MIT's $100 laptop
Home | Reviews and Features | Special Reports | Forums |

Results 1 to 10 of 10

Thread: MIT's $100 laptop

  1. #1
    Join Date
    Sep 2001
    Location
    Independence, MO
    Posts
    8,071

    MIT's $100 laptop

    http://www.technologyreview.com/arti...2805bullis.asp

    Pretty slick looking machine. Of course it runs linux, or the price would almost double.
    Give what you cannot keep to gain what you cannot lose.

  2. #2
    Join Date
    Sep 1999
    Location
    York, PA, USA
    Posts
    9,736
    Very nice... I like the hand-crank generator. I can imagine you'd have to crank that little thing for about three minutes for every minute of running time!

    I'd also estimate the price as follows:

    Battery: $40
    Case/Chassis: $25
    Mobo: $50
    RAM: $25 (probably doesn't need much for linux)
    CPU (Geode?): $20
    HDD (still a LOT cheaper than a few GB of Flash): $50
    LCD: $90

    Can't say I can figure how that adds up to $100, though.
    We all Think Different too.

  3. #3
    Join Date
    Feb 2002
    Posts
    3,265
    Quote Originally Posted by Hoyle
    I can imagine you'd have to crank that little thing for about three minutes for every minute of running time!
    How did you figure this one out?
    I remember guy from S Africa came out with radio using crank operated generator. Dont have any power specs to list though.

    I like the idea, even if it has a bit of a big brother theme to it, connected computer in every hand

    As for the costs, I dont know but cheapest memory cards are $50 anyway, so RAM and Hdd you list for $75, is more like $20-$25 if you can buy wholesale Flash for as big as production estimate as is listed.
    Battery: $40 - dont know about this one, but Id assume it should be a lot less, maybe $5-$10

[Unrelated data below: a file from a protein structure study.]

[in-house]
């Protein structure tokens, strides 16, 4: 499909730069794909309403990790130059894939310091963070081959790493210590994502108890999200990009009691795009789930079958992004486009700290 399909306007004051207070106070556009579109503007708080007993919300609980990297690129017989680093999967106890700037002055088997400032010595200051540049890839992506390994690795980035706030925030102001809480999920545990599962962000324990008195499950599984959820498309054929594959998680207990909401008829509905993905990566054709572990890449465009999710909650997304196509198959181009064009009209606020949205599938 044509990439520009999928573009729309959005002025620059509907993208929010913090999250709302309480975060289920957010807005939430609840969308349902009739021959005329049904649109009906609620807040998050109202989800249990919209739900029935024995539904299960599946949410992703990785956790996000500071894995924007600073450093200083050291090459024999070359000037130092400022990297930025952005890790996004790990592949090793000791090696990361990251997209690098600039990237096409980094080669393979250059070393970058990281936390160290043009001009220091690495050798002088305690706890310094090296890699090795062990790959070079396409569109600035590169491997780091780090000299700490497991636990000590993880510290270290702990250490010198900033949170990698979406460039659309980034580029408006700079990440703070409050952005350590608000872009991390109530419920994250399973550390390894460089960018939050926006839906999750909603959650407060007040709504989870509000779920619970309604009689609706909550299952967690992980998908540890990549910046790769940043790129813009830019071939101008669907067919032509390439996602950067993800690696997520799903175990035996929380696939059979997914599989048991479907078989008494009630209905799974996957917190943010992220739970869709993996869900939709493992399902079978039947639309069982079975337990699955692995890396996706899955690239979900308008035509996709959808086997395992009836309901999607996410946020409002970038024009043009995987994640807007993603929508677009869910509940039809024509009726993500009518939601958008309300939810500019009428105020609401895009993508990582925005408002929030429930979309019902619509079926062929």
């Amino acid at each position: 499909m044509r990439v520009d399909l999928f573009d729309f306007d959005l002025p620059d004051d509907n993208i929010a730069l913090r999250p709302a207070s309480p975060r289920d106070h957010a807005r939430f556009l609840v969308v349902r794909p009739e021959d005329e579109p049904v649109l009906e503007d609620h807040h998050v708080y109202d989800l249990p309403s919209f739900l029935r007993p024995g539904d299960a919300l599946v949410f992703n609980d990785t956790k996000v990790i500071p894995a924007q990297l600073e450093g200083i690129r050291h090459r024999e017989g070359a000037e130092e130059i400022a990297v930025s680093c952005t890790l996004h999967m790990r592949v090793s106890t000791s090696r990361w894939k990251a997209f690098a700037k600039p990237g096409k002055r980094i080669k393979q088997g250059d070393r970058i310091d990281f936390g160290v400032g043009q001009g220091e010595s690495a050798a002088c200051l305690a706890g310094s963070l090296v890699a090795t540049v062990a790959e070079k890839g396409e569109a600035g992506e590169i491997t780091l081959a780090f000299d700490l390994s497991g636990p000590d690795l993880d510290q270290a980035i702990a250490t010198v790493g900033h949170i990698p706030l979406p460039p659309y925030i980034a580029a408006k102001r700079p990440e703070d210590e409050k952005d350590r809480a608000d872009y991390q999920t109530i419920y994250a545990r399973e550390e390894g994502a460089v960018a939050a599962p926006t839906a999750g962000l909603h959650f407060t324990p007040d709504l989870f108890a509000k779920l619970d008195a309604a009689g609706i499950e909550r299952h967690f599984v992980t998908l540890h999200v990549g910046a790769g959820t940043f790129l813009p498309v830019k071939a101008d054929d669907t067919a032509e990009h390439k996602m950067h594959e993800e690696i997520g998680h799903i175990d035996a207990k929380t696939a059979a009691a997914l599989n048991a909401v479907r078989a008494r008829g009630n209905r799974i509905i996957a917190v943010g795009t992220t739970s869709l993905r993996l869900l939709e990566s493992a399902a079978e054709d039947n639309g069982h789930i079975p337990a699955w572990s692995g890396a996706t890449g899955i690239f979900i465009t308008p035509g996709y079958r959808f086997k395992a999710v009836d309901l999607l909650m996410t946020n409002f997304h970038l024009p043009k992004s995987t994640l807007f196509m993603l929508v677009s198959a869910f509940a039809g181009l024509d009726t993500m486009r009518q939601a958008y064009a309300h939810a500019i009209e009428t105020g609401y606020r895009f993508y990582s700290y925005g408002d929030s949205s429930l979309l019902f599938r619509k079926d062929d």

Case/Chassis: $25
    Mobo: $50
    CPU (Geode?): $20
    The 3 are probably about $20-$30, keeping the above consideration in mind
    LCD: $90, again dont know about this one, but really small LCDs like this are probably quite cheap to produce, considering all the tools were allready paid for way back, so premium you pay is part of negotiating process and I think theyd go for charity aspect here, which could do wonders for advertising and possible future consumers.
    $100 seems achievable to me.
    Last edited by F_A_L_C_O_N; September 30th, 2005 at 01:35 AM.

  4. #4
    Join Date
    Sep 1999
    Location
    York, PA, USA
    Posts
    9,736
    I remember guy from S Africa came out with radio using crank operated generator. Dont have any power specs to list though.
    Well... I've also seen a radio that ran on a watch battery. Never saw a reasonably large LCD that did this, though.

    As for the costs, I dont know but cheapest memory cards are $50 anyway, so RAM and Hdd you list for $75, is more like $20-$25 if you can buy wholesale Flash for as big as production estimate as is listed.
    Well, I'd hate to see any computer that used FLASH as RAM. It's SLOW. Unbelievably slow. I guess, if you're going to really pair down the features and the OS, that you can get away with a flash drive (Say a cheap 512mb one) and maybe 32mb of RAM.

    But then we're talking bare essentials. The slowest Geode might be dramatic overkill.

    I think using the above, we could hit the $100 mark if we used a passive matrix monochrome LCD without a backlight. If we do this, I'll even agree that a few minutes of cranking ought to give it 30-60 minutes of battery life - maybe even more.

    As a social agenda, however, I'm fairly sure that giving everyone in the world a laptop will not do a whole lot of good (except of course for the people producing them).
    We all Think Different too.

  5. #5
    Join Date
    Feb 2002
    Posts
    3,265
    Yeah I gues you are right about Flash, thought I had it in my Ipaq, but then the battery wouldnt be a problem as far as data loss is concerned. So I was wrong it was regular memory.